Modulation of spontaneous alpha brain rhythms using low-intensity transcranial direct-current stimulation

Grazia F. Spitoni, Rocco L. Cimmino, Chiara Bozzacchi, Luigi Pizzamiglio, Francesco Di Russo

Research output: Contribution to journalArticle


Transcranial direct-current stimulation (tDCS) is a form of neurostimulation in which a constant, low current is delivered directly to the brain area of interest by small electrodes. The overall aim of this study was to examine and monitor the modulation of brain activity by electroencephalogram (EEG) in the frequency domain during tDCS in the resting state. To this end, we considered the modulation of spontaneous EEG to be a marker of the perturbation that was induced through the direct current (1.5 mA for 15 min). In all conditions (anodal, cathodal, and sham), an active electrode was placed over the right posterior parietal cortex, and a reference electrode was placed on the ipsilateral deltoid muscle. The EEG was recorded using a 64-channel system. The effect of tDCS was limited to the alpha rhythm, and the anodal stimulation significantly affected the alpha rhythm, whereas the cathodal stimulation did not elicit any modifications. Further, we observed modulation of alpha activity in areas that were stimulated directly through tDCS and in anterior noncontiguous areas. Finally, the anodal effect peaked 7.5 min after stimulation and decreased gradually over time. Our study demonstrates that in the resting brain, monocephalic anodal tDCS over posterior parietal areas alters ongoing brain activity, specifically in the alpha band rhythm. Our data can be used to fine-tune tDCS protocols in neurorehabilitation settings.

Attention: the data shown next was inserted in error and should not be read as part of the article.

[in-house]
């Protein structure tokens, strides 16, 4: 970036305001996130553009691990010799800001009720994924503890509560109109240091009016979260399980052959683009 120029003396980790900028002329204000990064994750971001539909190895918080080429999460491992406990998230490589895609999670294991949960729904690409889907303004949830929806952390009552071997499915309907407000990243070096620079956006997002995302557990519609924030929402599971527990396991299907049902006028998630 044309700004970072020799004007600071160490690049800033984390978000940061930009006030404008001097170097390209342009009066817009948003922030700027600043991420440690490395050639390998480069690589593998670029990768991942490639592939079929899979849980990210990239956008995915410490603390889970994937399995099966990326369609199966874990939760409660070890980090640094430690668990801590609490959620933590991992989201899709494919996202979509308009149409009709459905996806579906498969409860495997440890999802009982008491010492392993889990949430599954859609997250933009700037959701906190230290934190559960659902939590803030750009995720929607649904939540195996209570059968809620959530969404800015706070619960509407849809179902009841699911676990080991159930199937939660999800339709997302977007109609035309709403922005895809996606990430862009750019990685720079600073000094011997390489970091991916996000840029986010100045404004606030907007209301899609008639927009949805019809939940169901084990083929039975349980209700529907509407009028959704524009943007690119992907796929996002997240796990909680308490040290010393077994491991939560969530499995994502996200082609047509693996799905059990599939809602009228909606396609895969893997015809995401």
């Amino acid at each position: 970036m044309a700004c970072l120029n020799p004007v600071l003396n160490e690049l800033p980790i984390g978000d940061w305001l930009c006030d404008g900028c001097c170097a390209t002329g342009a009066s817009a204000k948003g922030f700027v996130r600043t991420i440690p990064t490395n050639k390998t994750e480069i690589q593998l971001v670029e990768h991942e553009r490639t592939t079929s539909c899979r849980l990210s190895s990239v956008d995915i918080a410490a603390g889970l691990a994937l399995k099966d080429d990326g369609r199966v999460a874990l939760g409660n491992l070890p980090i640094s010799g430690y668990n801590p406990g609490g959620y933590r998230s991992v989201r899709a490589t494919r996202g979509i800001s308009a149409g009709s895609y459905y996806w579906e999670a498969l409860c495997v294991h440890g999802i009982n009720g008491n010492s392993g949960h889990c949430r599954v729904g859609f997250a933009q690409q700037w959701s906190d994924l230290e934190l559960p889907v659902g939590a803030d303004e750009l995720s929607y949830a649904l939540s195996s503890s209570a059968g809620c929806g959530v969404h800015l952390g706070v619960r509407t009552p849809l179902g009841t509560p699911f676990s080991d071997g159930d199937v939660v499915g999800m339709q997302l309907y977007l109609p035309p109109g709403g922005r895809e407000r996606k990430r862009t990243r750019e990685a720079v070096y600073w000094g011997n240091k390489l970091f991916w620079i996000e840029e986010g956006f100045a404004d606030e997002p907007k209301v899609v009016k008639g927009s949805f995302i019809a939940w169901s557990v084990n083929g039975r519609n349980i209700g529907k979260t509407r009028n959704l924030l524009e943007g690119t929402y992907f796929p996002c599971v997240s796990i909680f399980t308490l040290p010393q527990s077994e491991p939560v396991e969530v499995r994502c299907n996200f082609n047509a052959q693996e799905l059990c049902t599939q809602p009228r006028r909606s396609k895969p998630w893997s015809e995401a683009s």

Original languageEnglish
Article numberA529
JournalFrontiers in Human Neuroscience
Issue numberSEP
Publication statusPublished - Sep 3 2013


  • Alpha rhythm
  • Monocephalic montage
  • Noninvasive electric stimulation
  • Parietal cortex

ASJC Scopus subject areas

  • Psychiatry and Mental health
  • Neurology
  • Biological Psychiatry
  • Behavioral Neuroscience
  • Neuropsychology and Physiological Psychology

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